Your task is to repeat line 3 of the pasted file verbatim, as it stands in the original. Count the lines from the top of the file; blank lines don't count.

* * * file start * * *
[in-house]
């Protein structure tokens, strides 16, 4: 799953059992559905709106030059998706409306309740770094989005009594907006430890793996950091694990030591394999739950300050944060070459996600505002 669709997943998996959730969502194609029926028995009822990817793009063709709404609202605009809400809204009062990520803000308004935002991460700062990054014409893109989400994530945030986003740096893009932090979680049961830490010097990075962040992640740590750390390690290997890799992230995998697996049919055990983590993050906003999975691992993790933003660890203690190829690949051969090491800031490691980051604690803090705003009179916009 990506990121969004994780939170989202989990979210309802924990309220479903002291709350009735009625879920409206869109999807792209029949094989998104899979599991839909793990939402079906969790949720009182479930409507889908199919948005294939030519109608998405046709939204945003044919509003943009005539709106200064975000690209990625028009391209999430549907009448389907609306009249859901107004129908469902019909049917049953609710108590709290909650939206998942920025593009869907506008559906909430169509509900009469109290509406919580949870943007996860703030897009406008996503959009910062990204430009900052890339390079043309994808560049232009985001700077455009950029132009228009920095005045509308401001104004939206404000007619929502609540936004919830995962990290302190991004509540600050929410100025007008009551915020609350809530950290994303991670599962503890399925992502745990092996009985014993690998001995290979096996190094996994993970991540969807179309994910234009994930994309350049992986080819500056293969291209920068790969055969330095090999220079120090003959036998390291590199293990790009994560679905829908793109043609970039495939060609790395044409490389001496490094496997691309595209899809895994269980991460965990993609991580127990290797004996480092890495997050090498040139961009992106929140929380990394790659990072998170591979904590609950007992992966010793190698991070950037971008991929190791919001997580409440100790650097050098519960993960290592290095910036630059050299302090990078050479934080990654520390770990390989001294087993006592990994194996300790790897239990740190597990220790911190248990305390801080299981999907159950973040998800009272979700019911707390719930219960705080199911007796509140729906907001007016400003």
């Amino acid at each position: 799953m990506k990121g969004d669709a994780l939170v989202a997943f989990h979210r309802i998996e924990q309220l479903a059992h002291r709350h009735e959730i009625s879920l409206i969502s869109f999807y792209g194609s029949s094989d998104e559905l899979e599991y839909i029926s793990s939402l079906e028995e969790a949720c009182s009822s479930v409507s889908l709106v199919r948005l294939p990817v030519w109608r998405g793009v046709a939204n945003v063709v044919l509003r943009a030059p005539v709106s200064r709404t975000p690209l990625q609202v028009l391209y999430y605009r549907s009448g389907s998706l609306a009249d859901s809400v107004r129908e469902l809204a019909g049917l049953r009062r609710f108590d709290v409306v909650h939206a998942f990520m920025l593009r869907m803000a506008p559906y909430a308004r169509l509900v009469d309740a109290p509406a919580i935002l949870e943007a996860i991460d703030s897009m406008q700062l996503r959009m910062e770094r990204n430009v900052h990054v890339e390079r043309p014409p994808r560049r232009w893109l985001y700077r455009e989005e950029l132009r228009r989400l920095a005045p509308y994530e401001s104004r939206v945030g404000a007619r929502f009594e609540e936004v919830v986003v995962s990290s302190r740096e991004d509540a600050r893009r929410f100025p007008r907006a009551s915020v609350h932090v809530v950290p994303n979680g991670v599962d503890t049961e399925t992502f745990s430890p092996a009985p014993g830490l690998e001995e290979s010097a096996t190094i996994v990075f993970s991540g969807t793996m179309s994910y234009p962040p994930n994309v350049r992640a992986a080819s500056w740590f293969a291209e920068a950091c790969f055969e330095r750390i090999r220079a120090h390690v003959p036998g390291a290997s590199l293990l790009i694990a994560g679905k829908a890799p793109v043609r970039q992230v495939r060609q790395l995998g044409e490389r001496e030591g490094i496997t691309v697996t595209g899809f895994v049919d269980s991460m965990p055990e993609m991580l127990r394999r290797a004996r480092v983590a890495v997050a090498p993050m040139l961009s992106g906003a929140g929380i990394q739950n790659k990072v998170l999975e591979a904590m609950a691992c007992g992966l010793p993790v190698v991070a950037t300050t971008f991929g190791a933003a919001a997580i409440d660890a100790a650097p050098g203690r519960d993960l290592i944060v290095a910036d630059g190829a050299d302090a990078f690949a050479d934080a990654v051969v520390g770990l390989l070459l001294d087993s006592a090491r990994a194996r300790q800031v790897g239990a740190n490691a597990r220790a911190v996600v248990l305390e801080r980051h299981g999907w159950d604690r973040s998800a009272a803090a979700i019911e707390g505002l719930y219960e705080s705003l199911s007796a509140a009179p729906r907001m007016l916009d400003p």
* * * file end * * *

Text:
């Amino acid at each position: 799953m990506k990121g969004d669709a994780l939170v989202a997943f989990h979210r309802i998996e924990q309220l479903a059992h002291r709350h009735e959730i009625s879920l409206i969502s869109f999807y792209g194609s029949s094989d998104e559905l899979e599991y839909i029926s793990s939402l079906e028995e969790a949720c009182s009822s479930v409507s889908l709106v199919r948005l294939p990817v030519w109608r998405g793009v046709a939204n945003v063709v044919l509003r943009a030059p005539v709106s200064r709404t975000p690209l990625q609202v028009l391209y999430y605009r549907s009448g389907s998706l609306a009249d859901s809400v107004r129908e469902l809204a019909g049917l049953r009062r609710f108590d709290v409306v909650h939206a998942f990520m920025l593009r869907m803000a506008p559906y909430a308004r169509l509900v009469d309740a109290p509406a919580i935002l949870e943007a996860i991460d703030s897009m406008q700062l996503r959009m910062e770094r990204n430009v900052h990054v890339e390079r043309p014409p994808r560049r232009w893109l985001y700077r455009e989005e950029l132009r228009r989400l920095a005045p509308y994530e401001s104004r939206v945030g404000a007619r929502f009594e609540e936004v919830v986003v995962s990290s302190r740096e991004d509540a600050r893009r929410f100025p007008r907006a009551s915020v609350h932090v809530v950290p994303n979680g991670v599962d503890t049961e399925t992502f745990s430890p092996a009985p014993g830490l690998e001995e290979s010097a096996t190094i996994v990075f993970s991540g969807t793996m179309s994910y234009p962040p994930n994309v350049r992640a992986a080819s500056w740590f293969a291209e920068a950091c790969f055969e330095r750390i090999r220079a120090h390690v003959p036998g390291a290997s590199l293990l790009i694990a994560g679905k829908a890799p793109v043609r970039q992230v495939r060609q790395l995998g044409e490389r001496e030591g490094i496997t691309v697996t595209g899809f895994v049919d269980s991460m965990p055990e993609m991580l127990r394999r290797a004996r480092v983590a890495v997050a090498p993050m040139l961009s992106g906003a929140g929380i990394q739950n790659k990072v998170l999975e591979a904590m609950a691992c007992g992966l010793p993790v190698v991070a950037t300050t971008f991929g190791a933003a919001a997580i409440d660890a100790a650097p050098g203690r519960d993960l290592i944060v290095a910036d630059g190829a050299d302090a990078f690949a050479d934080a990654v051969v520390g770990l390989l070459l001294d087993s006592a090491r990994a194996r300790q800031v790897g239990a740190n490691a597990r220790a911190v996600v248990l305390e801080r980051h299981g999907w159950d604690r973040s998800a009272a803090a979700i019911e707390g505002l719930y219960e705080s705003l199911s007796a509140a009179p729906r907001m007016l916009d400003p």